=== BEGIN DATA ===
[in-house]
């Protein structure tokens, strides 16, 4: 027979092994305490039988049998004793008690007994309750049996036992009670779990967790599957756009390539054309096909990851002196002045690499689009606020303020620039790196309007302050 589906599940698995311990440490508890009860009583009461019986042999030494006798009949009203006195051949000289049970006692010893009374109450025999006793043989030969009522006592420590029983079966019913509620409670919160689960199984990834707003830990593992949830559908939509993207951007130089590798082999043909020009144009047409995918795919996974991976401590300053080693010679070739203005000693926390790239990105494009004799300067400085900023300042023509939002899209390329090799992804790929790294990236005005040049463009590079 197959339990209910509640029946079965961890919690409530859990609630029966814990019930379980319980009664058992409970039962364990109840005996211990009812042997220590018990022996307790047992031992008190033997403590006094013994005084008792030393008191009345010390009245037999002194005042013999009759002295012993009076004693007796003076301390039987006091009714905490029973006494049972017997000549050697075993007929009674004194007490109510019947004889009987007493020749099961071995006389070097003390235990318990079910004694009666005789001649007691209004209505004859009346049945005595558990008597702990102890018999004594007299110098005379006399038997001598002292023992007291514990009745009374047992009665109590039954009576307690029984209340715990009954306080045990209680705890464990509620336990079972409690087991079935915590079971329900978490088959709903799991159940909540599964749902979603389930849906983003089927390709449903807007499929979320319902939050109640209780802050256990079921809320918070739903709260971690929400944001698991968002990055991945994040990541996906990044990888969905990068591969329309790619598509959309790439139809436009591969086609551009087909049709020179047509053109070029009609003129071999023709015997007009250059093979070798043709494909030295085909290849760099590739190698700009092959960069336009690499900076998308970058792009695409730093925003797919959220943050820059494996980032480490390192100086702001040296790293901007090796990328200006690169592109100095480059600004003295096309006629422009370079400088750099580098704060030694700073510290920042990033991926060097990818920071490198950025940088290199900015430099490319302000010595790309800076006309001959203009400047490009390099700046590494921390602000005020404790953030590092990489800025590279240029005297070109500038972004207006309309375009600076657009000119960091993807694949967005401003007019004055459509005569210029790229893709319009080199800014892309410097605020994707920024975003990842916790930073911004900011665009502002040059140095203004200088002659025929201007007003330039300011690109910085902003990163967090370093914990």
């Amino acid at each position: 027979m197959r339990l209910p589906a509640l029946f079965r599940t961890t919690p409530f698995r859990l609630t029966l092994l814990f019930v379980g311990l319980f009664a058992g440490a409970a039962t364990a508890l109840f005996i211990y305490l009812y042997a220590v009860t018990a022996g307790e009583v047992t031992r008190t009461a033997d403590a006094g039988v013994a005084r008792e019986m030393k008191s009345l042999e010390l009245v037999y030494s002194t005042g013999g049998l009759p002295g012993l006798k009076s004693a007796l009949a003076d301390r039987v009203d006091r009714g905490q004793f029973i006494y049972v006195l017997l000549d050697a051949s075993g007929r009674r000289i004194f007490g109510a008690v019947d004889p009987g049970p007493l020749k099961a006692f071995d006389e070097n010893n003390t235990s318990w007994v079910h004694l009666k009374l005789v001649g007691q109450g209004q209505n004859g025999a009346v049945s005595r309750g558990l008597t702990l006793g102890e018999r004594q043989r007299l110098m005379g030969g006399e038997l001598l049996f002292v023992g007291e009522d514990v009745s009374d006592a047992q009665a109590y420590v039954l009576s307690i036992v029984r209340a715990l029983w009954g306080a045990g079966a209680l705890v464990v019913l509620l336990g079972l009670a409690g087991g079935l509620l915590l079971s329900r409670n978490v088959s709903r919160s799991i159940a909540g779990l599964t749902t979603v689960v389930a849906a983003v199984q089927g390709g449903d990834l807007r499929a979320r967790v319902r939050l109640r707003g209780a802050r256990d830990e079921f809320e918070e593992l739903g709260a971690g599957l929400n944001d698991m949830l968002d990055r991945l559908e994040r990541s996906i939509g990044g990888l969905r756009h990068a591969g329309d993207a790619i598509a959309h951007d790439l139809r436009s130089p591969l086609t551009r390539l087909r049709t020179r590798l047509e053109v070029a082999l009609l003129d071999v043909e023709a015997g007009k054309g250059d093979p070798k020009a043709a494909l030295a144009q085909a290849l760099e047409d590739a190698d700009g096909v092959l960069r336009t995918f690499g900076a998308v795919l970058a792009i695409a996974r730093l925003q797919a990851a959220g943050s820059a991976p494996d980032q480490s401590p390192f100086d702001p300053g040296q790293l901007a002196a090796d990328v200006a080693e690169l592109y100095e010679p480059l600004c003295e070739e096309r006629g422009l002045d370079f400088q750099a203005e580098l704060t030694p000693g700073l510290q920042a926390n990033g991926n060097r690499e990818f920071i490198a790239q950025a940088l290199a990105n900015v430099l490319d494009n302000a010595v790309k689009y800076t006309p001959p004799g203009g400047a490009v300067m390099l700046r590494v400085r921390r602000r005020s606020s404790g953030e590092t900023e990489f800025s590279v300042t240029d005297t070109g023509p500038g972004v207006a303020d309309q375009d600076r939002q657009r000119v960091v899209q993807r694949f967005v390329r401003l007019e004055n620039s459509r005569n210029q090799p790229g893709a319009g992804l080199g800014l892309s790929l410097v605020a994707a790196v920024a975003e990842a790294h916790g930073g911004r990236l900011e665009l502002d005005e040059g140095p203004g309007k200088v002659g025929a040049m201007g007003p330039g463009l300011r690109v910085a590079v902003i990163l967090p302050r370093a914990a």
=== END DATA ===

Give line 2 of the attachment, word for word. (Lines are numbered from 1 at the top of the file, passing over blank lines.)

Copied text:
């Protein structure tokens, strides 16, 4: 027979092994305490039988049998004793008690007994309750049996036992009670779990967790599957756009390539054309096909990851002196002045690499689009606020303020620039790196309007302050 589906599940698995311990440490508890009860009583009461019986042999030494006798009949009203006195051949000289049970006692010893009374109450025999006793043989030969009522006592420590029983079966019913509620409670919160689960199984990834707003830990593992949830559908939509993207951007130089590798082999043909020009144009047409995918795919996974991976401590300053080693010679070739203005000693926390790239990105494009004799300067400085900023300042023509939002899209390329090799992804790929790294990236005005040049463009590079 197959339990209910509640029946079965961890919690409530859990609630029966814990019930379980319980009664058992409970039962364990109840005996211990009812042997220590018990022996307790047992031992008190033997403590006094013994005084008792030393008191009345010390009245037999002194005042013999009759002295012993009076004693007796003076301390039987006091009714905490029973006494049972017997000549050697075993007929009674004194007490109510019947004889009987007493020749099961071995006389070097003390235990318990079910004694009666005789001649007691209004209505004859009346049945005595558990008597702990102890018999004594007299110098005379006399038997001598002292023992007291514990009745009374047992009665109590039954009576307690029984209340715990009954306080045990209680705890464990509620336990079972409690087991079935915590079971329900978490088959709903799991159940909540599964749902979603389930849906983003089927390709449903807007499929979320319902939050109640209780802050256990079921809320918070739903709260971690929400944001698991968002990055991945994040990541996906990044990888969905990068591969329309790619598509959309790439139809436009591969086609551009087909049709020179047509053109070029009609003129071999023709015997007009250059093979070798043709494909030295085909290849760099590739190698700009092959960069336009690499900076998308970058792009695409730093925003797919959220943050820059494996980032480490390192100086702001040296790293901007090796990328200006690169592109100095480059600004003295096309006629422009370079400088750099580098704060030694700073510290920042990033991926060097990818920071490198950025940088290199900015430099490319302000010595790309800076006309001959203009400047490009390099700046590494921390602000005020404790953030590092990489800025590279240029005297070109500038972004207006309309375009600076657009000119960091993807694949967005401003007019004055459509005569210029790229893709319009080199800014892309410097605020994707920024975003990842916790930073911004900011665009502002040059140095203004200088002659025929201007007003330039300011690109910085902003990163967090370093914990």